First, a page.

One type of monster you want to watch out for if you’re dealing slashing damage is oozes. There are a few different types of jelly and slime that split in half when they’re dealt sufficient slashing damage.
A blast of freezing air jets forth from your fingertips, encasing the goblin in ice.
We’ve now departed from the most common DnD damage types and are now looking at damage that’s most often dealt by magic.
Cold damage is a little less intuitive to imagine than fire, but it’s still pretty straightforward. It refers to the pain and damage caused by sudden exposure to immensely cold temperatures. You’ll probably need a spellcasting class or a 5e magic item to make use of it.
In terms of spells, the DnD Wizard gets Cone of Cold, delivering a huge amount of AoE cold damage. Meanwhile, the 5e Warlock gets a fantastic defensive cold spell in Armor of Agathys, gaining temporary hit points and dealing cold damage to those who come too near. Monstrous sources of the damage type include elementals, yetis, and frosty white dragonbreath.
There are a few monsters that are weak to cold damage, most of which are some kind of fire monster like the Salamander. But on the flipside, a large number of monsters say the cold never bothered them (anyway). If a creature looks wintry and ice-clad it might be totally immune, while most fiends are resistant to cold damage.
Ushering patrons out of the burning inn, your arms are singed by a sudden conflagration.
Fire damage is self-explanatory: we all know what fire is and how it damages stuff. In terms of dishing it out, there are plenty of spells to draw from, and if you want to be throwing Fireballs nonstop, we suggest the Evocation DnD Wizard subclass could be right for you.
However, unlike cold or lightning, you can also harness fire using mundane equipment. If you’re out of spell slots, oil flasks and a tinderbox may come in clutch to turn up the heat on a burnable monster.
Fire damage is a rather mixed bag. It has a higher number of vulnerable monsters than any other damage type (wooden or ice-based enemies beware) but more monsters resist fire than any other damage type, barring poison. In particular, if you’re taking a trip to the nine hells, leave your fire scrolls at home. Fiends will have a field day with fire reliant PCs.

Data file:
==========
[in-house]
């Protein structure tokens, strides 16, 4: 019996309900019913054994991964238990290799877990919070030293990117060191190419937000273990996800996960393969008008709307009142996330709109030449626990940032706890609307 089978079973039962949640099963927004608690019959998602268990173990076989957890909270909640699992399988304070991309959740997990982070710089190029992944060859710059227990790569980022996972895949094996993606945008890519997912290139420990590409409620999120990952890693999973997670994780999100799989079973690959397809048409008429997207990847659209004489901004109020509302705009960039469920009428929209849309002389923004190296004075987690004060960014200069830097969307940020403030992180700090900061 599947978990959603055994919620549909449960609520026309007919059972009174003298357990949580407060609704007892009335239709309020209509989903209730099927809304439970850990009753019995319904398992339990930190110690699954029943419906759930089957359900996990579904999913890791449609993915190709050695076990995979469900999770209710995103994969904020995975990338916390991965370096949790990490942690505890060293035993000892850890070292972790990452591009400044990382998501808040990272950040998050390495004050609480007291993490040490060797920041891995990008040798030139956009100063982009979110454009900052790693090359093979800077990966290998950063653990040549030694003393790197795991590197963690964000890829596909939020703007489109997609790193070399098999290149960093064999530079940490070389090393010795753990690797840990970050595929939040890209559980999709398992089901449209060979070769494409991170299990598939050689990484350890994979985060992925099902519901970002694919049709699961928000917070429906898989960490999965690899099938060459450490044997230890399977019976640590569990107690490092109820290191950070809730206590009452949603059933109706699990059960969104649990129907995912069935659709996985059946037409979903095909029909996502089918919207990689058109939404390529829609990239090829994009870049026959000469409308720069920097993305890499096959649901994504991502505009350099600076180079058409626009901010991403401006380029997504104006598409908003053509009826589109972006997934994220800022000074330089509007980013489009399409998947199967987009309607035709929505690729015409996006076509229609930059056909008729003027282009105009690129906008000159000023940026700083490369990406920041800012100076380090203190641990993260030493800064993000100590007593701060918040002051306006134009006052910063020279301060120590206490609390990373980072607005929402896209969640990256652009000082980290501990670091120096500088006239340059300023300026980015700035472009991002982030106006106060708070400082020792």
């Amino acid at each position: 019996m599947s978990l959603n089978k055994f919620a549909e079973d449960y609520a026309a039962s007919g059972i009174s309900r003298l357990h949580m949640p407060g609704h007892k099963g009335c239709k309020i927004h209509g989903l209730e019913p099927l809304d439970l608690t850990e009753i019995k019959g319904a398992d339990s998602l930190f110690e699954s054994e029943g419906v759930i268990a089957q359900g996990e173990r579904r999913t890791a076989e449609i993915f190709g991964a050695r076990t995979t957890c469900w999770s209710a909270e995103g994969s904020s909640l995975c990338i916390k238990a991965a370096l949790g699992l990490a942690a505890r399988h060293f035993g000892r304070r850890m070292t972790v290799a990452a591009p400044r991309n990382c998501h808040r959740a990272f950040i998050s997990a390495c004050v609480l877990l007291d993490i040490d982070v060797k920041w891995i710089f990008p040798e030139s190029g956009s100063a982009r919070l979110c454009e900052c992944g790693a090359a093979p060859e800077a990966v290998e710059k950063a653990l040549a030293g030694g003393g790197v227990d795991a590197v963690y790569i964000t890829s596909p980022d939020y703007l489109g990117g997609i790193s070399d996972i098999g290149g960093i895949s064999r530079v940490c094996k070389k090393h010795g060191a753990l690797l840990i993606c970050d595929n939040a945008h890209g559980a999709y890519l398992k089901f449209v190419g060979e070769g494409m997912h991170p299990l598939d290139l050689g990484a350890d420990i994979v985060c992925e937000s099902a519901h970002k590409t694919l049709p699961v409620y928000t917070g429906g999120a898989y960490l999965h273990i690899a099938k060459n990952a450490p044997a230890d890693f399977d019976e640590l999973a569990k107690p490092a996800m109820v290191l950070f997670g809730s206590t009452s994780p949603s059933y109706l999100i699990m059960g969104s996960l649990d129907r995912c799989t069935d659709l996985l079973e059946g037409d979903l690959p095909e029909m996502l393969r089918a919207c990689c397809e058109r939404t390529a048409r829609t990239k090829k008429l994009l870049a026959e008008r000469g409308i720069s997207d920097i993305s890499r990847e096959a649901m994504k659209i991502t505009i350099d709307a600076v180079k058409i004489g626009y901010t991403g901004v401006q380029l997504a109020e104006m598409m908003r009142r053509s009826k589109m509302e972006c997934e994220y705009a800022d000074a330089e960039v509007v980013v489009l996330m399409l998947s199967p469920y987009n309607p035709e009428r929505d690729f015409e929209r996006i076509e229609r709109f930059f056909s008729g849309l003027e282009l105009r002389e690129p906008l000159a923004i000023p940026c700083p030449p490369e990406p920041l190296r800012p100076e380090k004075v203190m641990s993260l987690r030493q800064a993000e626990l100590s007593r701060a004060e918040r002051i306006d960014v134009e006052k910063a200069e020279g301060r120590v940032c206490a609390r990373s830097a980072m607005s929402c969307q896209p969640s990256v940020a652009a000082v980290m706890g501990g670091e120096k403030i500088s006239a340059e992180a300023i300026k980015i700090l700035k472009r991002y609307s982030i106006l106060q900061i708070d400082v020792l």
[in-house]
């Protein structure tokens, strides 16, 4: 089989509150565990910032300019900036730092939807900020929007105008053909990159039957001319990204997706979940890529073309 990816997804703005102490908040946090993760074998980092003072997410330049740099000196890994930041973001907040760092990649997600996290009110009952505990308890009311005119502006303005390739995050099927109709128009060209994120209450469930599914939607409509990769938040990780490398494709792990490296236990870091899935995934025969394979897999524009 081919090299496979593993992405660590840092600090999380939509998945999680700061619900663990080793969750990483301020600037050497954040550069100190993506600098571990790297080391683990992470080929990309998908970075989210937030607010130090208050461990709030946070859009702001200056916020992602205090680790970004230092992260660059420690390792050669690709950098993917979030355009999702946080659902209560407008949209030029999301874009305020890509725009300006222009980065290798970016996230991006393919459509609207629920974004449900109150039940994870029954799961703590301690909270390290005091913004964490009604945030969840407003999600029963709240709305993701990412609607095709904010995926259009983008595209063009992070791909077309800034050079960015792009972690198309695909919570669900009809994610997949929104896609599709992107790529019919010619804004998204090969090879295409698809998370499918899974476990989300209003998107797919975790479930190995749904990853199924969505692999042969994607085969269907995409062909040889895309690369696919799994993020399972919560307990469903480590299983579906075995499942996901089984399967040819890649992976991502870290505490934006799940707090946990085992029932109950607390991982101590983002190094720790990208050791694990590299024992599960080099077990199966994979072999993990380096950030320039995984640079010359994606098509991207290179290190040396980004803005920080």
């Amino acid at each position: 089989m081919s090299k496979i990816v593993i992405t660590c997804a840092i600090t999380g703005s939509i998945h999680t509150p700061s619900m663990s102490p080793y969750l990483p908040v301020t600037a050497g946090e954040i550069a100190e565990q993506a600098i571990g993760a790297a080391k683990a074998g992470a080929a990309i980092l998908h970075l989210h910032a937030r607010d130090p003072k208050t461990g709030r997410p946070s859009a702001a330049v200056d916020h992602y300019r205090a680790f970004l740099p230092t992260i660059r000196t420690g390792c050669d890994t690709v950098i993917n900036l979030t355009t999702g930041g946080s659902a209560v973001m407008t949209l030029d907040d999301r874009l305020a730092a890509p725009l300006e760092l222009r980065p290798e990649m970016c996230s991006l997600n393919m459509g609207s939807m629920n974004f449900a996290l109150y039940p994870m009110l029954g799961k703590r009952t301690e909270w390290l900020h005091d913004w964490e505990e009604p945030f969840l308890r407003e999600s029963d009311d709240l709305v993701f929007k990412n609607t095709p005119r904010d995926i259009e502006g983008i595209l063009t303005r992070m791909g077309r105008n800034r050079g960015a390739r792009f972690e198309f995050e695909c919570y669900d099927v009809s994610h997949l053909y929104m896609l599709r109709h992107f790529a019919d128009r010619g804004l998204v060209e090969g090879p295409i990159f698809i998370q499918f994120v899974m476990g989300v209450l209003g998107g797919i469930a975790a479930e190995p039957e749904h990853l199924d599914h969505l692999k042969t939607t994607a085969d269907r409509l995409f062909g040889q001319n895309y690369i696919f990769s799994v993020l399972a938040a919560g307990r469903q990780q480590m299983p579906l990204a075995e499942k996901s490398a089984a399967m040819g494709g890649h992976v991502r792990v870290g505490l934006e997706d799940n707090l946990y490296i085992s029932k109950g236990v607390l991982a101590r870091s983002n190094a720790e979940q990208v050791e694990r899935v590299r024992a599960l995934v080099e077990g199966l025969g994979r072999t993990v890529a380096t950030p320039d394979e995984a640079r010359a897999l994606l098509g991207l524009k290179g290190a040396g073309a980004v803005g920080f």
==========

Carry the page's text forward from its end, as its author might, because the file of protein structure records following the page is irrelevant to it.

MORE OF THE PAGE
The foolish bugbear jabs the artificer’s machine with his knife, leading to a flash and the smell of singed hair.
Lightning damage refers to harm caused by high voltage electricity, which you’re unlikely to come across through normal means unless you stand on a tower in full plate mail during a storm (or your DnD setting has discovered electricity). So it’s to the DnD spells list we turn once again, where the lightning spells range from small cantrips like Shocking Grasp to big hitters like Chain Lightning.
In terms of high electricity monsters you’re likely to meet, the blue DnD dragon unleashes lightning on its foes, while storm giants can hurl lightning bolts from range. There aren’t any monsters particularly vulnerable to lightning damage, but it’s not a very resisted damage type either. Most monsters that resist lightning also resist other common types like fire and cold damage.
The shatter spell releases an eardrum-rupturing sound, cracking the crystal wall.
Not to be confused with the previous entry, thunder refers to damage caused by an intense shockwave of sound. In fact, it was known as ‘sonic damage’ in 4th edition. It’s one of the stronger damage types in DnD, having only a few resistant or immune monsters, and being strong against earth elementals.
It’s also quite rare that you’ll come up against it. If you want to avoid thunder damage, be careful not to piss off any Djinn.
As your stomach lurches, you glance at your goblet in horror.
Poison damage comes from contact with or ingestion of harmful substances. There aren’t that many spells that inflict it, and in fact this is a damage type that seems more likely to come from a monster, whether a serpent, green dragon, or countless other stinging or fanged monsters.